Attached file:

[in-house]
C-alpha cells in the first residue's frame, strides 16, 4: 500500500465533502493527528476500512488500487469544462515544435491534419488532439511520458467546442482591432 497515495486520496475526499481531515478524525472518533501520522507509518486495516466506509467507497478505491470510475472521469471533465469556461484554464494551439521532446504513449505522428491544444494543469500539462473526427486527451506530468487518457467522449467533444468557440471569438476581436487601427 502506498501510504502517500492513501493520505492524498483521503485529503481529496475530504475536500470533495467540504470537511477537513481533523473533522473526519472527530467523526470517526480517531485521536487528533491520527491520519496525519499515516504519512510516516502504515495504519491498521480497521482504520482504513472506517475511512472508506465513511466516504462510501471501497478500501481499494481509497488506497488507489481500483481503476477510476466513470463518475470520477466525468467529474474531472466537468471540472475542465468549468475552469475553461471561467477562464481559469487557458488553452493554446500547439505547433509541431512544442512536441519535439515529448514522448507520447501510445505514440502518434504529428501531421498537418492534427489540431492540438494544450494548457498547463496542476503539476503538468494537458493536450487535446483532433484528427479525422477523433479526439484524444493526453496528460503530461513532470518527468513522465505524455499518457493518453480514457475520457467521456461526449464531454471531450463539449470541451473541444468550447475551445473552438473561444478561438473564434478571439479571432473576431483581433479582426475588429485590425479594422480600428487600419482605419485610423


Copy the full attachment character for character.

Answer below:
[in-house]
C-alpha cells in the first residue's frame, strides 16, 4: 500500500465533502493527528476500512488500487469544462515544435491534419488532439511520458467546442482591432 497515495486520496475526499481531515478524525472518533501520522507509518486495516466506509467507497478505491470510475472521469471533465469556461484554464494551439521532446504513449505522428491544444494543469500539462473526427486527451506530468487518457467522449467533444468557440471569438476581436487601427 502506498501510504502517500492513501493520505492524498483521503485529503481529496475530504475536500470533495467540504470537511477537513481533523473533522473526519472527530467523526470517526480517531485521536487528533491520527491520519496525519499515516504519512510516516502504515495504519491498521480497521482504520482504513472506517475511512472508506465513511466516504462510501471501497478500501481499494481509497488506497488507489481500483481503476477510476466513470463518475470520477466525468467529474474531472466537468471540472475542465468549468475552469475553461471561467477562464481559469487557458488553452493554446500547439505547433509541431512544442512536441519535439515529448514522448507520447501510445505514440502518434504529428501531421498537418492534427489540431492540438494544450494548457498547463496542476503539476503538468494537458493536450487535446483532433484528427479525422477523433479526439484524444493526453496528460503530461513532470518527468513522465505524455499518457493518453480514457475520457467521456461526449464531454471531450463539449470541451473541444468550447475551445473552438473561444478561438473564434478571439479571432473576431483581433479582426475588429485590425479594422480600428487600419482605419485610423